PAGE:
The justices unanimously ruled that the official proponents of Prop 8 have the right to defend the state constitutional amendment in federal court -- an important decision because the governor and attorney general have refused to defend it. In finding that Prop 8 proponents have what's called legal standing, the justices tossed the issue back to the U.S. Ninth Circuit Court of Appeals, which now will decide an even more significant issue: whether California -- and by extension all states -- can prevent, under the U.S. Constitution, the traditional definition of marriage from being redefined. The Ninth Circuit had asked the California court to rule on the standing issue.
If the California court had ruled against Prop 8 supporters, then gay "marriage" might have been legal again within days or weeks, some attorneys said. That's because a lower court ruling in 2010 had struck down Prop 8, and it would have been the most recent decision on the matter. That ruling is the one that was appealed to the Ninth Circuit. Eventually, the case could end up before the U.S. Supreme Court.
Ted Olson and David Boies -- the attorneys who sued to have Prop 8 overturned -- had argued that Prop 8 supporters did not have legal standing.
The question of legal standing became significant soon after California voters passed Prop 8 in 2008, when then-Gov. Arnold Schwarzenegger and then-Attorney General Jerry Brown refused to defend it in court. The question soon arose: If the state officials charged with defending a law refuse to do so, can anyone else legally step into that role? The California Supreme Court said "yes." Otherwise, the justices said, state officials would have veto power over the citizens.
"Neither the Governor, the Attorney General, nor any other executive or legislative official has the authority to veto or invalidate an initiative measure that has been approved by the voters," Chief Justice Tani Cantil-Sakauye wrote for the court.
By allowing official proponents to step in and defend an initiative, Cantil-Sakauye wrote, voters can be assured that an initiative is given a "full and robust defense," even when public officials are hostile or indifferent to a measure. It also, she said, ensures that a court hears the "full range of legal arguments" in defense of an initiative. Prop 8 supporters had feared that even if Brown had defended the amendment in court, it would have been a tepid and weak defense.
ProtectMarriage.com, the official proponents of Prop 8, called the ruling an "enormous boost" for the amendment.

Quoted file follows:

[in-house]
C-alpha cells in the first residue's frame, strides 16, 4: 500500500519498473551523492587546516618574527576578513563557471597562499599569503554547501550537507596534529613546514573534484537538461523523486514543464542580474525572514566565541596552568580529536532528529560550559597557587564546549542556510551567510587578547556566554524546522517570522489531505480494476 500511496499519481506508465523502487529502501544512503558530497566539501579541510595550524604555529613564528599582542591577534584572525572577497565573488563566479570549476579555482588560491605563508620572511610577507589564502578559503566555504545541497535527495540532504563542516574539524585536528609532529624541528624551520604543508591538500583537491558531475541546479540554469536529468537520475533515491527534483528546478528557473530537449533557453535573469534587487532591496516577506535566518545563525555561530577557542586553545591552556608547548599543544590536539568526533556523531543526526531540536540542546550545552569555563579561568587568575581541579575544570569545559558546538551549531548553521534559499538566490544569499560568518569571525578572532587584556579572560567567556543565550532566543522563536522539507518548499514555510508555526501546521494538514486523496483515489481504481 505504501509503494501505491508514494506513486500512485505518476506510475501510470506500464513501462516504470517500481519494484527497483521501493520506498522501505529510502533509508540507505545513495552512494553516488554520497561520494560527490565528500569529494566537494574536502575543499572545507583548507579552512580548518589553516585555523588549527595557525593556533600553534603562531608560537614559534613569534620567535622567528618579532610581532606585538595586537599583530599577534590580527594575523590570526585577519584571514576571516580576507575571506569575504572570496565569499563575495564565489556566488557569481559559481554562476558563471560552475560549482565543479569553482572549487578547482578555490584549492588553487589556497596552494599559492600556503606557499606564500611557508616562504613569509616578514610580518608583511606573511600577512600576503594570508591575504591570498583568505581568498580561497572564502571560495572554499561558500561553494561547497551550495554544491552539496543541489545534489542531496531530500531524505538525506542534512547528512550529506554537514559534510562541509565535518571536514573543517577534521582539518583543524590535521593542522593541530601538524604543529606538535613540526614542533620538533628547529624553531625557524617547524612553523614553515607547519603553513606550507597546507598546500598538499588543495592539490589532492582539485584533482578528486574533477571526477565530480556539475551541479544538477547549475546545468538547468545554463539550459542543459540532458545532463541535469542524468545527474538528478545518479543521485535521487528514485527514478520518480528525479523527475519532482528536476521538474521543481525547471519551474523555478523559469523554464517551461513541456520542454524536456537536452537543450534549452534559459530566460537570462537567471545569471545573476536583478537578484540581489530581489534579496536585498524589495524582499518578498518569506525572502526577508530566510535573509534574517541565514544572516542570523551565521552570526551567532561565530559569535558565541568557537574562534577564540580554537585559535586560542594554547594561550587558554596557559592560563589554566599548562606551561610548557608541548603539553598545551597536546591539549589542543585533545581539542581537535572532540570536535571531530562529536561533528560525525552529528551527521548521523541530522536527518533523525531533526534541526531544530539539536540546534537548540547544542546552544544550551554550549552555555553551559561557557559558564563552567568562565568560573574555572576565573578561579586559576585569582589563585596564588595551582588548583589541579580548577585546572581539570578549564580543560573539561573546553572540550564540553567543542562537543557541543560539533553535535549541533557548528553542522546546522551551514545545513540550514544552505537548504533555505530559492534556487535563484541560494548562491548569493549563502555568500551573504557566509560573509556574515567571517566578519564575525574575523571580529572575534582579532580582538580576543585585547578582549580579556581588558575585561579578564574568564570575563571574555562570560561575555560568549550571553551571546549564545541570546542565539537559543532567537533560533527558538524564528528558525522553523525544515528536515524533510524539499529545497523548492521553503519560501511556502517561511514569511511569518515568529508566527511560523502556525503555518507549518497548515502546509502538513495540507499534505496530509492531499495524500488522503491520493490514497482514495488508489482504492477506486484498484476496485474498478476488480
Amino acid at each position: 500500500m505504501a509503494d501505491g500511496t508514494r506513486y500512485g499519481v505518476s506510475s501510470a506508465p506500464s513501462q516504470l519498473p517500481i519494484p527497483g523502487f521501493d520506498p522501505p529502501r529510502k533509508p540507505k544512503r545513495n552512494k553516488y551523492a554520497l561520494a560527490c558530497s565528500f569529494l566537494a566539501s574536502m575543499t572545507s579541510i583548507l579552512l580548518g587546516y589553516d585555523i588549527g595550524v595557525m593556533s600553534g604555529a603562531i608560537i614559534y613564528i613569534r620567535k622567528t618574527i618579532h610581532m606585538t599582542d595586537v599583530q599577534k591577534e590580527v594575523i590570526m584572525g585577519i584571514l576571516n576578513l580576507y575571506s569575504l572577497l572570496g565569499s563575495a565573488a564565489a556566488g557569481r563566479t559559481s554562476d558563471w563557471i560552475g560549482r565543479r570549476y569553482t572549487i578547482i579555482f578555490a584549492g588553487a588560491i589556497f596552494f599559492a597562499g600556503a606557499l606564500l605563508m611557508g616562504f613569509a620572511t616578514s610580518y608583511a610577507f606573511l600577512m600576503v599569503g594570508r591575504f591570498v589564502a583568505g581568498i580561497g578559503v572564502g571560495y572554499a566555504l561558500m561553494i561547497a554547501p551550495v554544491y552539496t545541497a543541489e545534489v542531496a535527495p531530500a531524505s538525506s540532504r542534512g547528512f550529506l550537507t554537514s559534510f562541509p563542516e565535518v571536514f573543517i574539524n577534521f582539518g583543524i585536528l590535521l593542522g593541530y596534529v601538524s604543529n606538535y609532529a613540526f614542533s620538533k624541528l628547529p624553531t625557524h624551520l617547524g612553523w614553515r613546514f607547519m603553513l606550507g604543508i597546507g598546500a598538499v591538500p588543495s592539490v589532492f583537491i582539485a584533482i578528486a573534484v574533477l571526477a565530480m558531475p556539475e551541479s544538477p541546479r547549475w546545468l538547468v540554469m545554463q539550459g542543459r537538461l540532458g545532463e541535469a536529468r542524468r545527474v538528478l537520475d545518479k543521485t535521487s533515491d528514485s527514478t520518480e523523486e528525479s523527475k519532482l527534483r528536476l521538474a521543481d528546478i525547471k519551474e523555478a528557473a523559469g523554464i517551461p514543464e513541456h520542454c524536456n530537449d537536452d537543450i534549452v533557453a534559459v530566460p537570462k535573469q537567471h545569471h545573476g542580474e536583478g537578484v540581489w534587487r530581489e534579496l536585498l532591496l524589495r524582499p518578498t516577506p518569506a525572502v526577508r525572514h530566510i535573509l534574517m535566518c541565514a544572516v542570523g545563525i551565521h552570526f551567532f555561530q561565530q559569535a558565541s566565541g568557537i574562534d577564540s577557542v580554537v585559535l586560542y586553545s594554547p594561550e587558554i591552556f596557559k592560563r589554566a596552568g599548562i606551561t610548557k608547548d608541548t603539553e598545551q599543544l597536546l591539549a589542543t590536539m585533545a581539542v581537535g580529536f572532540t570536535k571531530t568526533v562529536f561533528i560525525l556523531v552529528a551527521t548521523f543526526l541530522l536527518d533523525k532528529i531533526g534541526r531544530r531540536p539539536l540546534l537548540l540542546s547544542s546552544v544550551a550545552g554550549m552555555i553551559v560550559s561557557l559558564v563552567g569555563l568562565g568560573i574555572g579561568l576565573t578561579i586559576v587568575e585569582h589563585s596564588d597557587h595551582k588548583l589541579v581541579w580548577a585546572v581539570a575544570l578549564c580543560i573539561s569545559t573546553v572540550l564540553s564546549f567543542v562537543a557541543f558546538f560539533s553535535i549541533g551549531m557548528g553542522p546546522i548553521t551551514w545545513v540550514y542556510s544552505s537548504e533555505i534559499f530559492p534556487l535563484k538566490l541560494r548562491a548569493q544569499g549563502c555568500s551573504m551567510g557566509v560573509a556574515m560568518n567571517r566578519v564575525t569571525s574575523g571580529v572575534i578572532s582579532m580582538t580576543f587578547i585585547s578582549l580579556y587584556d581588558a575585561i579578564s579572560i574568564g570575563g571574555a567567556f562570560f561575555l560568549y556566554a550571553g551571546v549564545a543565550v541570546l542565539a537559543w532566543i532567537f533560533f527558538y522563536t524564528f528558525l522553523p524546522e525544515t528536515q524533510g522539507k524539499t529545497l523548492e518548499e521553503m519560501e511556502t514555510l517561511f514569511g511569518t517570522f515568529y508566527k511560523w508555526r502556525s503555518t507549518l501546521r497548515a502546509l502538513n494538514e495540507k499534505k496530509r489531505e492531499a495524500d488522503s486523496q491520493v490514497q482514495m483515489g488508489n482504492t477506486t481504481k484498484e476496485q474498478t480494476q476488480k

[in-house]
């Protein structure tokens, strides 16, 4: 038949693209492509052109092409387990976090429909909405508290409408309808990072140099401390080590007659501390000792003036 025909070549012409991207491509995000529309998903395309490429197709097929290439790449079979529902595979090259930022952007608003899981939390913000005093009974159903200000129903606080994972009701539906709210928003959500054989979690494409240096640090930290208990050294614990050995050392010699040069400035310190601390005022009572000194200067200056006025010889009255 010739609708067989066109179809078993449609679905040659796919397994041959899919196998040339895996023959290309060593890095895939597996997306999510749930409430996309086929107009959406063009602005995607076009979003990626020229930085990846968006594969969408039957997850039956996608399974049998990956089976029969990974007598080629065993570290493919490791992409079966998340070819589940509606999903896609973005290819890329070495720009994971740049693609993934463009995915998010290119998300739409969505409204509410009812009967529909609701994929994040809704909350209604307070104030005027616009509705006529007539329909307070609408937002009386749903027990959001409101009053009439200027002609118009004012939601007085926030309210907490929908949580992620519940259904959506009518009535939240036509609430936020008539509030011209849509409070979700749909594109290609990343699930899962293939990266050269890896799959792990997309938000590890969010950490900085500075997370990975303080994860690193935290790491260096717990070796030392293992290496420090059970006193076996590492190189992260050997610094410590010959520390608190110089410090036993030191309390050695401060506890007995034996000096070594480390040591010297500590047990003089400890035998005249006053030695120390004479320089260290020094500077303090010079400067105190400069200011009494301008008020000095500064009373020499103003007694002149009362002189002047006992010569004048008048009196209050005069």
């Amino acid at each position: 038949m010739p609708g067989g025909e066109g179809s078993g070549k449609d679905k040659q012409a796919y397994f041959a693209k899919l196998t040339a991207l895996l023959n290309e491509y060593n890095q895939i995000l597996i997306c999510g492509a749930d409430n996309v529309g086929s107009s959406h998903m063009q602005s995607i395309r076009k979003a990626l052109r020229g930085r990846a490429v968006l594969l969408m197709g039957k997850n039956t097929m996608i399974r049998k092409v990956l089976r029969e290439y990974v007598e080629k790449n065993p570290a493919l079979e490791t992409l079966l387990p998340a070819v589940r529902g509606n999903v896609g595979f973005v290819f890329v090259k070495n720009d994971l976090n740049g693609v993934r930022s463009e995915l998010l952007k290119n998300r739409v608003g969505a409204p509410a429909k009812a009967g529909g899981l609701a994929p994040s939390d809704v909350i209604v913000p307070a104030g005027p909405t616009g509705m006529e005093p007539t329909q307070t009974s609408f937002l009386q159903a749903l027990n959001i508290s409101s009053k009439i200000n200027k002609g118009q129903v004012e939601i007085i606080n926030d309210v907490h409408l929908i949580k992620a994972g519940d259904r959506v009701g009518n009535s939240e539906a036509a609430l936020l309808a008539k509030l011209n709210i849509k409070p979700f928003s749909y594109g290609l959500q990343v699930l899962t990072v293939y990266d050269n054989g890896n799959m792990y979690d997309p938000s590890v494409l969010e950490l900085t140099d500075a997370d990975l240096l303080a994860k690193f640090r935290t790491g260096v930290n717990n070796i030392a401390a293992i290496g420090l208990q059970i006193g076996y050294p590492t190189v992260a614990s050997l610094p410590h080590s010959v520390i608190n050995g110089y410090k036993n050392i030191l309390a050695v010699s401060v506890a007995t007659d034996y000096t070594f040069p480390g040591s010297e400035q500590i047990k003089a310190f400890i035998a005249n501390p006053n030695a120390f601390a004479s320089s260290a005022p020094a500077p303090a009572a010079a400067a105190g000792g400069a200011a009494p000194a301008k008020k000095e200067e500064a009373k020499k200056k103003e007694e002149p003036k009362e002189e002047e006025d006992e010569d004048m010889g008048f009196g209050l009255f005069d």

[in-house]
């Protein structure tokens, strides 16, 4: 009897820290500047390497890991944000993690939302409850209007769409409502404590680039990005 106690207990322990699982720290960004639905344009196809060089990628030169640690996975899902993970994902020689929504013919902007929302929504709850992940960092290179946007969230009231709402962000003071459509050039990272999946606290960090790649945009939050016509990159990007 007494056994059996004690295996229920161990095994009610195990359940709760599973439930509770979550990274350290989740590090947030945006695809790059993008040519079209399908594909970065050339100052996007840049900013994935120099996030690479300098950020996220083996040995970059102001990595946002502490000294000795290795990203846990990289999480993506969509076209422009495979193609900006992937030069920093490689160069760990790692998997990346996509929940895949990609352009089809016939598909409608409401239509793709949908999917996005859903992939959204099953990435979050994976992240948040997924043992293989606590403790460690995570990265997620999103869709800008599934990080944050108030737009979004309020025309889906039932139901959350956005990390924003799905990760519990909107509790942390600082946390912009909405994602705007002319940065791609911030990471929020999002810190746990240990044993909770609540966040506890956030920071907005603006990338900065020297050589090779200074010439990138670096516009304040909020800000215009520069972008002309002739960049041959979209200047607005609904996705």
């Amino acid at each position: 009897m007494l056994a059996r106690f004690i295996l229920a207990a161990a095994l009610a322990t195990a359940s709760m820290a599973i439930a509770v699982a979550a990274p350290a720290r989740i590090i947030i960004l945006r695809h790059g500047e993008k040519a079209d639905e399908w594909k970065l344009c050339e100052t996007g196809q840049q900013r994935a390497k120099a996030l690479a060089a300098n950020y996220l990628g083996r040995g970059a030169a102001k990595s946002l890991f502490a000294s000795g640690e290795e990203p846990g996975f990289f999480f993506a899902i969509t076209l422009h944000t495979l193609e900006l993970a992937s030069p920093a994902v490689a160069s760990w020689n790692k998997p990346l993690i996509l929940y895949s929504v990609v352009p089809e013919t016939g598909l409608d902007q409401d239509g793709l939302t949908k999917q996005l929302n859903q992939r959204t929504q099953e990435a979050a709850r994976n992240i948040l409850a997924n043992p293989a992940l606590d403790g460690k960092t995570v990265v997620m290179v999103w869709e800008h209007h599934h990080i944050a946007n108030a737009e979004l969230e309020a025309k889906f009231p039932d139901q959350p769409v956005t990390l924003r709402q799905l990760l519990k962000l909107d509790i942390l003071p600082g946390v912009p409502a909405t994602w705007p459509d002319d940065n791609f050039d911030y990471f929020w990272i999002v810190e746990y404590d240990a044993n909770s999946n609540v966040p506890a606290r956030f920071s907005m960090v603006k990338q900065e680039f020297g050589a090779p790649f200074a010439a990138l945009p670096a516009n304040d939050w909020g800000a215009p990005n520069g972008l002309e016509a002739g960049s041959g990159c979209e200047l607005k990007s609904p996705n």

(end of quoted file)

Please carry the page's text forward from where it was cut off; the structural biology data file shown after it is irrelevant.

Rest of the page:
"This ruling is a huge disaster for the homosexual marriage extremists," a ProtectMarriage.com statement said. "The Court totally rejected their demands that their lawsuit to invalidate Proposition 8 should win by default with no defense. Their entire strategy relied on finding a biased judge and keeping the voters completely unrepresented. Today that all crumbled before their eyes."
Vaughn Walker, the lower court judge who overturned Prop 8, is gay. He has since retired.
"Today's decision is a critical step in our three-year battle to uphold marriage between a man and a woman," the ProtectMarriage.com statement added. "Now we can return our focus to the Ninth Circuit Court of Appeals and our appeal to reverse the lower court's decision declaring Proposition 8 and traditional marriage itself 'unconstitutional.'"
The American Foundation for Equal Rights -- which Olson and Boies represented -- released a statement saying it remains confident that the Ninth Circuit will affirm the lower court and overturn Prop 8.
Traditionalists say gay "marriage" legalization would have a host of negative effects on religious liberty, impacting what is taught in schools and forcing private businesses and some religiously affiliated public organizations to endorse that to which they are morally opposed.
The case is Perry v. Brown.
Michael Foust is associate editor of Baptist Press. Read the opinion online at http://www.courtinfo.ca.gov/opinions/documents/S189476.PDF. Get Baptist Press headlines and breaking news on Twitter (@BaptistPress), Facebook (Facebook.com/BaptistPress) and in your email (baptistpress.com/SubscribeBP.asp).
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